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Apart from its beautiful beaches and rich cultural heritage, Penang is also known for being a hub for delicious street food, many of which have been around for decades.

One popular street food stall is the Penang Road Famous Teochew Chendul, arguably one of the nation’s most popular cendol stalls and certainly one of the best I’ve ever had.

The cendol stall has since been commercialised and is now available in malls and storefronts in Malaysia, but this decision was only made following the family’s desire to expand the brand.

Here’s how one of Malaysia’s most famous cendol stalls has since grown to become a chain called Penang Chendul, with 30 outlets nationwide.

Humble beginnings

According to Von Fah Chuang, the CEO of Penang Chendul, it started in 1936 in the now famous alley by Tan Teik Fuang, who had come to Penang from China.

After struggling with his locksmith business, Tan needed to find a new way to support his family, and noticing a demand for refreshing desserts in the hot weather, he taught himself how to make cendol.

He then started selling it at a small push cart stall on Lebuh Keng Kwee, where it remains.

According to the website, it wasn’t an instant success, and it took years of experimenting with the recipe and techniques.

The business was eventually passed to his son, Tan Chong Kim, in 1977, who wanted to transform the business by building a machine to help reduce the manual labour required.

Image Credit: Penang Chendul

Although other family members initially rejected the idea due to the fear that it’d affect the quality, Chong Kim worked with an engineer from KL to design a custom machine to stir the cendol jelly mixture constantly.

A year later, after numerous trials, the machine was up and running, and in the following years, he added two more machines to cook the red beans and cendol jelly.

Branching out beyond Penang

Following the success of Chong Kim’s machines, he attempted to commercialise the business when he opened a few outlets in Penang, KL, and JB.

“But due to the lack of a system and manpower, he decided to close down the outstation outlets and focus on the original stall,” explained Von.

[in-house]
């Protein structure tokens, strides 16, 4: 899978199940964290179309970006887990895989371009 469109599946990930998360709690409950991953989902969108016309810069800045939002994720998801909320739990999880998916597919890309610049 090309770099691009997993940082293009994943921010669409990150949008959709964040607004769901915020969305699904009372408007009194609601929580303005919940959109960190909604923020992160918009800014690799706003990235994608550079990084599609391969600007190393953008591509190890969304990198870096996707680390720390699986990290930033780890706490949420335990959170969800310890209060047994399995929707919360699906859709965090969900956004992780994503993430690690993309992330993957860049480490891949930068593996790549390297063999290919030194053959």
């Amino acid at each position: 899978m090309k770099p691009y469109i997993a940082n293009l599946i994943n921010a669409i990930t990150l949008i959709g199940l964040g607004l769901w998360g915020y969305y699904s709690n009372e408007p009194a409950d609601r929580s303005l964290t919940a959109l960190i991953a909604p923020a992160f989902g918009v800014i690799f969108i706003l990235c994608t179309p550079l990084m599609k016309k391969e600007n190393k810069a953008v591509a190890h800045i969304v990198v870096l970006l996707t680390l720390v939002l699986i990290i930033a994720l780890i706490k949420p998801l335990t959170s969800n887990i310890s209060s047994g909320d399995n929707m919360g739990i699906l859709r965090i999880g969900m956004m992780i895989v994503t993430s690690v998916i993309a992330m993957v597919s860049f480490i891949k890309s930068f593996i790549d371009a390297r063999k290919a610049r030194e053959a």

This continued all the way up until 2011, when Von and his wife, who is Chong Kim’s daughter, returned to Malaysia after graduating from their studies in Australia.

Von shared that upon their return, they decided to take over the business to expand it in a modern way through franchising.

Image Credit: Penang Chendul

They eventually got approval from his father-in-law Tan Chong Kim, and they started with their first modernised outlet in Paradigm Mall in 2012.

“We want to commercialise the business [because we] actually wanted to introduce cendol to other parts of the world and also become one of the national foods of Malaysia,” he added.

The brand now has 30 outlets nationwide, all named Penang Chendul.

Sticking to its origins

Apart from serving its iconic cendol, Penang Chendul also follows in the footsteps of the original stall, which now also offers other Penang-based delights such as chee cheong fun, prawn mee, asam laksa, and fruit rojak.

To ensure that each bowl of cendol and dish tastes the same as it’d taste back at the stall in Penang, they have since developed a central kitchen in Bukit Jelutong, Shah Alam.

Von said that this is so that they can better manage the consistency of the products and fulfill the market demand.

At the same time, they also have an in-house audit team that travels to the outlets around Malaysia to audit the food quality, services, cleanliness, and maintenance.

Image Credit: Penang Chendul

If an outlet fails its audit, Penang Chendul will provide a re-training programme to ensure it’s up to standard.

All of these processes are what makes Penang Chendul stand out from its competitors, said Von. “We believe people have different taste buds and different preferences. What we can do is do our best at all times to maintain the food quality and top hygiene level.”

With competition from newer brands such as Nyonya Cendol, who has also built a central kitchen for its cendol, it is essential for Penang Chendul to ensure that its quality is consistent at each outlet.

Despite its success, Von shares that a significant challenge that they’re facing is finding the right talents to either continue to run the business or expand it.

Image Credit: Penang Chendul

“Getting the right talent to join us is very important yet challenging. We are prioritising talent acquisition and a productive workforce,” he shared.

This seems to be a considerable challenge for F&B brands as another brand facing talent issues is Ali, Muthu & Ah Hock, whose founder shared similar sentiments.

From Penang to the world

Despite the fact that their decision to commercialise the venture was to let his father-in-law retire early, Von told us that Chong Kim is still hard at work manning the original stall.

However, he has shown his gratitude to his father-in-law and said that what brought the family together was the need to learn from his mistakes and implement improvements for the business.

Image Credit: Penang Chendul

“Without his guidance, we wouldn’t have made it this far,” he stated.

In spite of the challenges they’re having in attracting talent, Von stated that they plan to expand the brand to other countries in Southeast Asia in a five-year plan.

With 30 outlets so far and growing, we look forward to seeing how a humble stall that started 87 years ago will continue to expand in hopes of bringing Penang food to the rest of the world.

  • Learn more about Penang Chendul here.
  • Read articles we’ve written about Malaysian startups here.

Featured Image Credit: Penang Chendul

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